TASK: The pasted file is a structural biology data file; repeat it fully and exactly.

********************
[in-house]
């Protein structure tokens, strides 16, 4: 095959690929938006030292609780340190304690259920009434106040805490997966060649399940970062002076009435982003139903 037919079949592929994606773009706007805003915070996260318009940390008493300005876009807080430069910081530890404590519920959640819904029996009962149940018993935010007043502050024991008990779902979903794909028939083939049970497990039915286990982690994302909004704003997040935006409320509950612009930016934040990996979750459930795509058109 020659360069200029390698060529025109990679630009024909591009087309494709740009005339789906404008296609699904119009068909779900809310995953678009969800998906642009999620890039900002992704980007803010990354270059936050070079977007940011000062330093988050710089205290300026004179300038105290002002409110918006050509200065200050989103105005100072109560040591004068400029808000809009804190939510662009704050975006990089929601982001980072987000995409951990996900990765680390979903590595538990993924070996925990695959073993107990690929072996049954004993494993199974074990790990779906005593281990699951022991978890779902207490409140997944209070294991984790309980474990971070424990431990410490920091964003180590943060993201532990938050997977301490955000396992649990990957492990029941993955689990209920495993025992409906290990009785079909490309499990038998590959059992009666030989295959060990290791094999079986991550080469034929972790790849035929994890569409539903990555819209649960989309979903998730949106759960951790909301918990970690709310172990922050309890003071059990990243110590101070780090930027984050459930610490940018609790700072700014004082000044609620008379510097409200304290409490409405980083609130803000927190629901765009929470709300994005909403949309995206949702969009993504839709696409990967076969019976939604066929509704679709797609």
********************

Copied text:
[in-house]
């Protein structure tokens, strides 16, 4: 095959690929938006030292609780340190304690259920009434106040805490997966060649399940970062002076009435982003139903 037919079949592929994606773009706007805003915070996260318009940390008493300005876009807080430069910081530890404590519920959640819904029996009962149940018993935010007043502050024991008990779902979903794909028939083939049970497990039915286990982690994302909004704003997040935006409320509950612009930016934040990996979750459930795509058109 020659360069200029390698060529025109990679630009024909591009087309494709740009005339789906404008296609699904119009068909779900809310995953678009969800998906642009999620890039900002992704980007803010990354270059936050070079977007940011000062330093988050710089205290300026004179300038105290002002409110918006050509200065200050989103105005100072109560040591004068400029808000809009804190939510662009704050975006990089929601982001980072987000995409951990996900990765680390979903590595538990993924070996925990695959073993107990690929072996049954004993494993199974074990790990779906005593281990699951022991978890779902207490409140997944209070294991984790309980474990971070424990431990410490920091964003180590943060993201532990938050997977301490955000396992649990990957492990029941993955689990209920495993025992409906290990009785079909490309499990038998590959059992009666030989295959060990290791094999079986991550080469034929972790790849035929994890569409539903990555819209649960989309979903998730949106759960951790909301918990970690709310172990922050309890003071059990990243110590101070780090930027984050459930610490940018609790700072700014004082000044609620008379510097409200304290409490409405980083609130803000927190629901765009929470709300994005909403949309995206949702969009993504839709696409990967076969019976939604066929509704679709797609």